It was during his time with the Boston Pops Orchestra that Williams composed his Tuba Concerto, in response to a commission for the orchestra’s centenary in 1985. Dedicated to the orchestra’s solo tuba player, Chester Schmitz, the work was premièred in May of that year, and is in three movements without a break. The first movement, a joyful classical sonata-allegro, presents two contrasting themes, concluding with a cadenza in which the tuba shows itself to be a true acrobat with its trills and its explorations of all the instrument’s registers. The second movement, Andante, exploits the instrument’s lyrical capabilities and concludes on a note so low that one can almost feel the vibrations. The third movement, in rondo form, is introduced by a brass fanfare that makes its presence felt throughout the movement. An episode with a jazzy character reminds us that the composer is the son of a jazz percussionist. Virtuosity and velocity meet when the work ends dramatically and brilliantly.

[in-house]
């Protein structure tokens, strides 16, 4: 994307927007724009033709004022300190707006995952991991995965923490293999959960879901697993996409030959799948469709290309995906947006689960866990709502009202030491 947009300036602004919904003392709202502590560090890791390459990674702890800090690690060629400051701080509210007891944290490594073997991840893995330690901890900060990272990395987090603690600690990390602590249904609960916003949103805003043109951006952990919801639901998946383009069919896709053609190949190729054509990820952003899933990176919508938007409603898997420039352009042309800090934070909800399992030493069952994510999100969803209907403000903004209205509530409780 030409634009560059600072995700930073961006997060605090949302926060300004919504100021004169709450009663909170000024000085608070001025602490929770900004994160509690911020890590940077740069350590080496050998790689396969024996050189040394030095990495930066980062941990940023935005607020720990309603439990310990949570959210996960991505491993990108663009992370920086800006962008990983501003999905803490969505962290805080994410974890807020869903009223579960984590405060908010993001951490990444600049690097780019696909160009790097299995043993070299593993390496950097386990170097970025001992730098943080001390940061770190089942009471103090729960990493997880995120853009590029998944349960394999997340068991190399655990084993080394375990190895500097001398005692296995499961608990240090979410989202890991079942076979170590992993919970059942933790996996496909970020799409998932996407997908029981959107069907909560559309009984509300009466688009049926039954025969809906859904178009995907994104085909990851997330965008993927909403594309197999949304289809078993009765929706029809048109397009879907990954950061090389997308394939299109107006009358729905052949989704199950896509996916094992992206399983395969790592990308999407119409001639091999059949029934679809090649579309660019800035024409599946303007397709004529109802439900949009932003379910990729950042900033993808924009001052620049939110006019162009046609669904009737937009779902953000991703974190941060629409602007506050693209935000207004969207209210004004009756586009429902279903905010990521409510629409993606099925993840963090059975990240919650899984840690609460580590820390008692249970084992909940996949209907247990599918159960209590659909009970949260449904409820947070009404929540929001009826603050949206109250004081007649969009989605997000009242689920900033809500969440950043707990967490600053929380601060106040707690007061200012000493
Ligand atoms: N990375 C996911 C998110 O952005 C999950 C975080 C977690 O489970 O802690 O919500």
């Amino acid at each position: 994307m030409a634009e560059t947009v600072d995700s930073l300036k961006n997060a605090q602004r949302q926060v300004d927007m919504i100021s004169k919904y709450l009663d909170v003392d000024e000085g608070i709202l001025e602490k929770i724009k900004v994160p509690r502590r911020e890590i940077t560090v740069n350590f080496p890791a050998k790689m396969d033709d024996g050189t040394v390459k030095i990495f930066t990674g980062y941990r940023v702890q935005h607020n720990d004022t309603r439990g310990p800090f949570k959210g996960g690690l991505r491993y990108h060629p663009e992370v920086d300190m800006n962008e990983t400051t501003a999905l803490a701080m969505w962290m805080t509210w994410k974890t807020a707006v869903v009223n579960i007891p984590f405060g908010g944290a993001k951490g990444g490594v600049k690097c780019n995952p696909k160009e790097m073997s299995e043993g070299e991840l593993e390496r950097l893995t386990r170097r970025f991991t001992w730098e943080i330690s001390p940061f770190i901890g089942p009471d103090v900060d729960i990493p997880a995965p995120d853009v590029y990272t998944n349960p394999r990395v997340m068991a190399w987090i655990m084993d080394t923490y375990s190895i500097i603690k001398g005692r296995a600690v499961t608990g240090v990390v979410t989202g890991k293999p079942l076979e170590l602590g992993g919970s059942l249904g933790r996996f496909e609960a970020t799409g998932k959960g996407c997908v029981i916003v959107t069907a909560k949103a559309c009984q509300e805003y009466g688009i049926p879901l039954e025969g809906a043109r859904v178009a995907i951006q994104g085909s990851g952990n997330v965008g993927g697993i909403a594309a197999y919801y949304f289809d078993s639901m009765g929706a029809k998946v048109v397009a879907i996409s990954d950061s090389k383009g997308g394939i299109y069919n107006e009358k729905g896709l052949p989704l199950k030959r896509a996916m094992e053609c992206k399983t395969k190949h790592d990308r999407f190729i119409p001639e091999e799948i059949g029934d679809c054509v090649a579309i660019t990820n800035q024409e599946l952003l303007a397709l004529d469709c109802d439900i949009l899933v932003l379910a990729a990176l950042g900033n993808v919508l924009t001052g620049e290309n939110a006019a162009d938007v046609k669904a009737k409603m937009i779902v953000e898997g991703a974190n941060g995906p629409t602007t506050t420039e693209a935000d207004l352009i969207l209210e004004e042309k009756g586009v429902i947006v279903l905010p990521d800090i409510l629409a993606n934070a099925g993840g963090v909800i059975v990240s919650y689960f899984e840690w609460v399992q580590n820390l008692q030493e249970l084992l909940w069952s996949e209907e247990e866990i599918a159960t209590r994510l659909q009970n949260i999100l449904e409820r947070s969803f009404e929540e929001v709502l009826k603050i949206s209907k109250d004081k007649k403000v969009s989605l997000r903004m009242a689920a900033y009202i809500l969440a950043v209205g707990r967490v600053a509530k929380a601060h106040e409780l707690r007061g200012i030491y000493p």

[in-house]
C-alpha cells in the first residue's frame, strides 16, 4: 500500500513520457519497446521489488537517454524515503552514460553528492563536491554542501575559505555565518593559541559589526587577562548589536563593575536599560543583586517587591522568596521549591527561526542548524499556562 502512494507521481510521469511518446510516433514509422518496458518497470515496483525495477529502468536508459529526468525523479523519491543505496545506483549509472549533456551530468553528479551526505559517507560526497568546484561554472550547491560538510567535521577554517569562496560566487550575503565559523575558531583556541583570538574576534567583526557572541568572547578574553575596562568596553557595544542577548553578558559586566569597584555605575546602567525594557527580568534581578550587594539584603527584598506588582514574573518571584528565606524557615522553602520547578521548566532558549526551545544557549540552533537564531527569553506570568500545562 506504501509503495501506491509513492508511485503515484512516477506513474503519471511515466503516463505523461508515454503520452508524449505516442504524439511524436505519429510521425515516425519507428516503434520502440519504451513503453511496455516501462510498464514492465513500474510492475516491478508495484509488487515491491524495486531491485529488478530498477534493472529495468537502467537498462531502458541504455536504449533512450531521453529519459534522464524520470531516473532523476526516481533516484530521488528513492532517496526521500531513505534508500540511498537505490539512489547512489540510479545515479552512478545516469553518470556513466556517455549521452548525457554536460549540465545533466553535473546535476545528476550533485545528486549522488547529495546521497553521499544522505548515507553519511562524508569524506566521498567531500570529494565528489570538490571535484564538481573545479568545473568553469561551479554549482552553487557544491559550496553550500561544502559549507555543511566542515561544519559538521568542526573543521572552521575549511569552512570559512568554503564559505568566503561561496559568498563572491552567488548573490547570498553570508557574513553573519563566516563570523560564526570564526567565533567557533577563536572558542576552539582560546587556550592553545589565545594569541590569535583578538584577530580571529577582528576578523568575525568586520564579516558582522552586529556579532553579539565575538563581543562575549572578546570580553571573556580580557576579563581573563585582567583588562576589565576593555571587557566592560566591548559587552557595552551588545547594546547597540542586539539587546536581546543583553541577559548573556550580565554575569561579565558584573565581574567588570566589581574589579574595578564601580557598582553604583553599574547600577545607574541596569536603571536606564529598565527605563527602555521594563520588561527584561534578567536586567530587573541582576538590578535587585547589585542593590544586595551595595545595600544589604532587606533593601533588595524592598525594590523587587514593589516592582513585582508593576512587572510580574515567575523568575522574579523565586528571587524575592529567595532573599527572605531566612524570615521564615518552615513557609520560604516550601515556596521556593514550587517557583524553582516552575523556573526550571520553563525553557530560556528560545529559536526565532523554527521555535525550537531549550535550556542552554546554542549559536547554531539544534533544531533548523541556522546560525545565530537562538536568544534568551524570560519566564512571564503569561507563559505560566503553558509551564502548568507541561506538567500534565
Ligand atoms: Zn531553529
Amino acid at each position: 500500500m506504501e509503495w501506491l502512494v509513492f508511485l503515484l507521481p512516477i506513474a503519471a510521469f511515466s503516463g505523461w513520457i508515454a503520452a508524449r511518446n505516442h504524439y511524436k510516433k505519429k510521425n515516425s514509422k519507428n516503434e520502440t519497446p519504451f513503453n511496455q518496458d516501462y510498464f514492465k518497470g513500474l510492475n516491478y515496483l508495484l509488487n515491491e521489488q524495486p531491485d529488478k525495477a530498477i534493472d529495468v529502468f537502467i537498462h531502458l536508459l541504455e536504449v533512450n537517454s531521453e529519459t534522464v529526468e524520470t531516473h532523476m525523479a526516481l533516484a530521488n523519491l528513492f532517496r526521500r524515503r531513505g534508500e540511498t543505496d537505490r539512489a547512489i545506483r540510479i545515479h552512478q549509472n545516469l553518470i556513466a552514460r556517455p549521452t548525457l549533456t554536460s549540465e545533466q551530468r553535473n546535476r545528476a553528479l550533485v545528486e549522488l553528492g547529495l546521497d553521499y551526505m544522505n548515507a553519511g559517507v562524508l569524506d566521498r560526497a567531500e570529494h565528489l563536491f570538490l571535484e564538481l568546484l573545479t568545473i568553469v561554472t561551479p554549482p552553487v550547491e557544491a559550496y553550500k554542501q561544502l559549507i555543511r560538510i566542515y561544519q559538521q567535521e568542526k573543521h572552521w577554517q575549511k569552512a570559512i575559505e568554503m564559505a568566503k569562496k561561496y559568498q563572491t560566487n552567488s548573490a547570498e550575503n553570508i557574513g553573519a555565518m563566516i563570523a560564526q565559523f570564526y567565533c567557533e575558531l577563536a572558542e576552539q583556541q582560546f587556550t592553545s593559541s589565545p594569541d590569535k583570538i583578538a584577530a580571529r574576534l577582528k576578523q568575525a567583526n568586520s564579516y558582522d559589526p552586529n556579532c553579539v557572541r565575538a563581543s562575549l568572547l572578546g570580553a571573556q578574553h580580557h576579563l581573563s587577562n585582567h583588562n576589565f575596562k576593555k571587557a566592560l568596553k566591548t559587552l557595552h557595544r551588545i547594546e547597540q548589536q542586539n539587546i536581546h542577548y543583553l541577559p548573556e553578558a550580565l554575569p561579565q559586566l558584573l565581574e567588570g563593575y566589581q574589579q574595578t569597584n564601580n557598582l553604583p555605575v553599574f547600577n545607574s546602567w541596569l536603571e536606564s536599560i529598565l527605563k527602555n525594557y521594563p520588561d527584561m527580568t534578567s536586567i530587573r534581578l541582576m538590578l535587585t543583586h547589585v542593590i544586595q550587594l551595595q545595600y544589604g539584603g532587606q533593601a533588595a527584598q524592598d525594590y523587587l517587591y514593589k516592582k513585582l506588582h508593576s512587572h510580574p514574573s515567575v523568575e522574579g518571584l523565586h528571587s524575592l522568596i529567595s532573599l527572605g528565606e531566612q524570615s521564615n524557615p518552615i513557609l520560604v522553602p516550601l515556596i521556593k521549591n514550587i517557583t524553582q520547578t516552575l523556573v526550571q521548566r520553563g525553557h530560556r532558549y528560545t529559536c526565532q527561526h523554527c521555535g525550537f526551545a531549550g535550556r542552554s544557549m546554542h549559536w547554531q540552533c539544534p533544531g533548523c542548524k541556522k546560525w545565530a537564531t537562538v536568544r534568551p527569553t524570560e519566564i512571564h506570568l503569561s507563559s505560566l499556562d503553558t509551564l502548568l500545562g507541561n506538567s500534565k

Williams has written about his concerto: ‘I really don’t know why I wrote it – just urge and instinct. I’ve always liked the tuba and even used to play it a little. I wrote a big tuba solo for a Dick Van Dyke movie called Fitzwilly and ever since I’ve kept composing for it – it’s such an agile instrument, like a huge cornet. I’ve also put passages in for some of my pets in the orchestra – solos for the flute and English horn, for the horn quartet and a trio of trumpets. It’s light and tuneful and I hope it has enough events in it to make it fun.’